Is your HIIT workout working against you?

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Is your HIIT workout working against you?

by Lauren Rundquist, FHC, CYT

The popularity of high-intensity interval training (HIIT) has been on the rise for years. HIIT is a workout that alternates between intense bursts of activity and periods of less-intense activity or complete rest. HIIT workouts can be performed during cycling, swimming, elliptical cross-training, sprinting, and are the basis of most group exercise classes. It can be done anywhere, even without equipment — and can be extremely challenging.

HIIT’s popularity is partly due to the post-exercise period— called “EPOC”, which stands for excess postexercise oxygen consumption. This is the 2-hour period after exercise where the body is restoring itself and thus using more energy to maintain homeostasis.

The vigorous nature of HIIT workouts increases the EPOC, adding about 5-15% to your daily calorie burn. Because of this, HIIT has gained a reputation as being a “magic pill” of exercise. With HIIT, you may see changes within a matter of weeks, which has most people thinking, if a little HIIT is good, then a lot of HIIT is even better! 

With HIIT, you can burn a lot of calories in a short amount of time. Studies all show improved cardiovascular fitness and improved muscle tone. Positive physiological benefits from HIIT also include improved fasting blood glucose and insulin sensitivity. It’s easy to get addicted to the of post-HIIT endorphin high. It only takes a few intervals to experience your body’s heightened level of energy, which is influenced by a fluctuation of hormones, especially cortisol.

However, for those who suffer from an already stressful life or adrenal insufficiency, HIIT could cause serious damage and actually reverse physical progress! Intense exercise places additional stress on adrenal functions. Cortisol is released by the adrenal glands under conditions of high mental and physical stress and is the body’s primary catabolic hormone.

HIIT stimulates significantly acute cortisol response and chronically high level of this hormone can increase the risk of a number of health issues— including weight gain, depression, digestive issues, chronic fatigue, sleep problems and brain fog. Studies have found that excess cortisol can stimulate fat gain and cause poor quality sleep.

Cortisol is essential for your body’s fight or flight response; however, it causes fat storage in your abdomen when it’s in excess. Yes, cortisol can cause belly fat, but it’s not a direct reaction to its secretion.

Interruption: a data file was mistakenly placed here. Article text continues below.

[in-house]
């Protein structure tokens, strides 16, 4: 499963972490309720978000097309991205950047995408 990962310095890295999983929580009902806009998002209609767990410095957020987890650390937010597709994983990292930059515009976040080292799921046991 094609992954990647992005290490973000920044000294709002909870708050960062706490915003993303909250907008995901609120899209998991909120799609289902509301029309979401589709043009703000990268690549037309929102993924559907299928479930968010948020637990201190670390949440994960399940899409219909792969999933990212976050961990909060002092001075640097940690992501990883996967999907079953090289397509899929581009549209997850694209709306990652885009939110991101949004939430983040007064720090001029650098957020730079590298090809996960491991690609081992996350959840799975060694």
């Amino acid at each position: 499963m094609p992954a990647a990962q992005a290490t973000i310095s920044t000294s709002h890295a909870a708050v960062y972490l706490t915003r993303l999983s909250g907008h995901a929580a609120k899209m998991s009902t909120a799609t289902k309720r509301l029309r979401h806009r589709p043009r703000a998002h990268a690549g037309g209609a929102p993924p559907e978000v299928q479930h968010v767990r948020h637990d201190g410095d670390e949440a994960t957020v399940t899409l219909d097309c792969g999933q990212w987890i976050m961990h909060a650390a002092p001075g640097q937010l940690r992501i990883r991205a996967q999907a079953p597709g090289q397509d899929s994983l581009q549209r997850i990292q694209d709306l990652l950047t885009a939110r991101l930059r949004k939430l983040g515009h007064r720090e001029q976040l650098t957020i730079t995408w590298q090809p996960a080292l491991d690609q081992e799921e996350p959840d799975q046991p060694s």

When cortisol is produced, along with adrenaline, there is an increase in the body’s metabolic rate and energy production through glucose. This is to provide the body with extra fuel to get it through whatever the stressful event might be. When cortisol is chronically in excess, glucose/blood sugar that isn’t actually needed as fuel for the body is converted into fat stored in the abdomen; belly fat.

Both too much and too little cortisol can affect thyroid function. Elevated levels of cortisol can suppress the release of active thyroid hormone in a variety of ways. For example, high cortisol may suppress the release of thyroid stimulating hormone in HPA axis or cortisol is required for the conversion of T4 to T3 (active thyroid) and in adrenal insufficiency, cortisol is depleted.

This may lead to conditions such as hypothyroidism. This can cause depression, weight gain, and digestive dysfunction along with a variety of other symptoms. In other words, a person might actually end up gaining weight and ruining their metabolism in the attempt to lose weight!

Done correctly, HIIT can be a useful tool! But not for someone who is not in a healthy place, both mentally and physically. Adding physical stress (even well-intended exercise!) to an already high-stress lifestyle (due to work or personal reason) can actually lead to 

dis-ease within the body.

If you are suffering from any health issues like gut problems, hormone imbalance, adrenal stress and the like, avoid HIIT until your body is healthy enough to handle it. Never exceed more than 2 HIIT workouts a week to ensure full recovery and avoid damage.

Lauren Rundquist, Functional Health Coach


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